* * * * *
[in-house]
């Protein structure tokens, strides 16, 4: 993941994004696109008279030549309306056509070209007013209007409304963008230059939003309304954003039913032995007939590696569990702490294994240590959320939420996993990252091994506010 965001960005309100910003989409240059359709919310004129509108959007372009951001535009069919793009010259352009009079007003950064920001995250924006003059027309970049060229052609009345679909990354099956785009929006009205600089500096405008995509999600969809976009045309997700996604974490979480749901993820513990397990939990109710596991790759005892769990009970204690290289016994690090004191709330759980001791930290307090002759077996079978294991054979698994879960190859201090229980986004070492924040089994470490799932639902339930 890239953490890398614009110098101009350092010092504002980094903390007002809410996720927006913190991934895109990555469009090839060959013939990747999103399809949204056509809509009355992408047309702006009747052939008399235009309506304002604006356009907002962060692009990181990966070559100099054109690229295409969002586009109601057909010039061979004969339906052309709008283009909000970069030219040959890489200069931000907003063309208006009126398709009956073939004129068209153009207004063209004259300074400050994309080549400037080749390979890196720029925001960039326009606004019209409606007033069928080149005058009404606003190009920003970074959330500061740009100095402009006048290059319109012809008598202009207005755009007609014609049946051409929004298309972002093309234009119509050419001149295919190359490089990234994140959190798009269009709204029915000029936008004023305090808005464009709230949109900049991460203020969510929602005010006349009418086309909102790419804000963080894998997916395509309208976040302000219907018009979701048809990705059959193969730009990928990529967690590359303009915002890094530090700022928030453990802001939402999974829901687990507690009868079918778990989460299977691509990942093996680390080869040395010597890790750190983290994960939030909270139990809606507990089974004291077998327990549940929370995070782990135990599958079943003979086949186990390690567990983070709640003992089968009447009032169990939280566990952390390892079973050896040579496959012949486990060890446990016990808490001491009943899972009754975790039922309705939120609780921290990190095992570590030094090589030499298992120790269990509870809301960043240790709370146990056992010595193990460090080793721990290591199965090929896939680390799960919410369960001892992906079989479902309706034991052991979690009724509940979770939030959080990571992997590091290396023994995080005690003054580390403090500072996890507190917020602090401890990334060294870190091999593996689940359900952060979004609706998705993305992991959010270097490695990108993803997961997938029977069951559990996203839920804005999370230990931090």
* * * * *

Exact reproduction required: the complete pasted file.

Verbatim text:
[in-house]
């Protein structure tokens, strides 16, 4: 993941994004696109008279030549309306056509070209007013209007409304963008230059939003309304954003039913032995007939590696569990702490294994240590959320939420996993990252091994506010 965001960005309100910003989409240059359709919310004129509108959007372009951001535009069919793009010259352009009079007003950064920001995250924006003059027309970049060229052609009345679909990354099956785009929006009205600089500096405008995509999600969809976009045309997700996604974490979480749901993820513990397990939990109710596991790759005892769990009970204690290289016994690090004191709330759980001791930290307090002759077996079978294991054979698994879960190859201090229980986004070492924040089994470490799932639902339930 890239953490890398614009110098101009350092010092504002980094903390007002809410996720927006913190991934895109990555469009090839060959013939990747999103399809949204056509809509009355992408047309702006009747052939008399235009309506304002604006356009907002962060692009990181990966070559100099054109690229295409969002586009109601057909010039061979004969339906052309709008283009909000970069030219040959890489200069931000907003063309208006009126398709009956073939004129068209153009207004063209004259300074400050994309080549400037080749390979890196720029925001960039326009606004019209409606007033069928080149005058009404606003190009920003970074959330500061740009100095402009006048290059319109012809008598202009207005755009007609014609049946051409929004298309972002093309234009119509050419001149295919190359490089990234994140959190798009269009709204029915000029936008004023305090808005464009709230949109900049991460203020969510929602005010006349009418086309909102790419804000963080894998997916395509309208976040302000219907018009979701048809990705059959193969730009990928990529967690590359303009915002890094530090700022928030453990802001939402999974829901687990507690009868079918778990989460299977691509990942093996680390080869040395010597890790750190983290994960939030909270139990809606507990089974004291077998327990549940929370995070782990135990599958079943003979086949186990390690567990983070709640003992089968009447009032169990939280566990952390390892079973050896040579496959012949486990060890446990016990808490001491009943899972009754975790039922309705939120609780921290990190095992570590030094090589030499298992120790269990509870809301960043240790709370146990056992010595193990460090080793721990290591199965090929896939680390799960919410369960001892992906079989479902309706034991052991979690009724509940979770939030959080990571992997590091290396023994995080005690003054580390403090500072996890507190917020602090401890990334060294870190091999593996689940359900952060979004609706998705993305992991959010270097490695990108993803997961997938029977069951559990996203839920804005999370230990931090």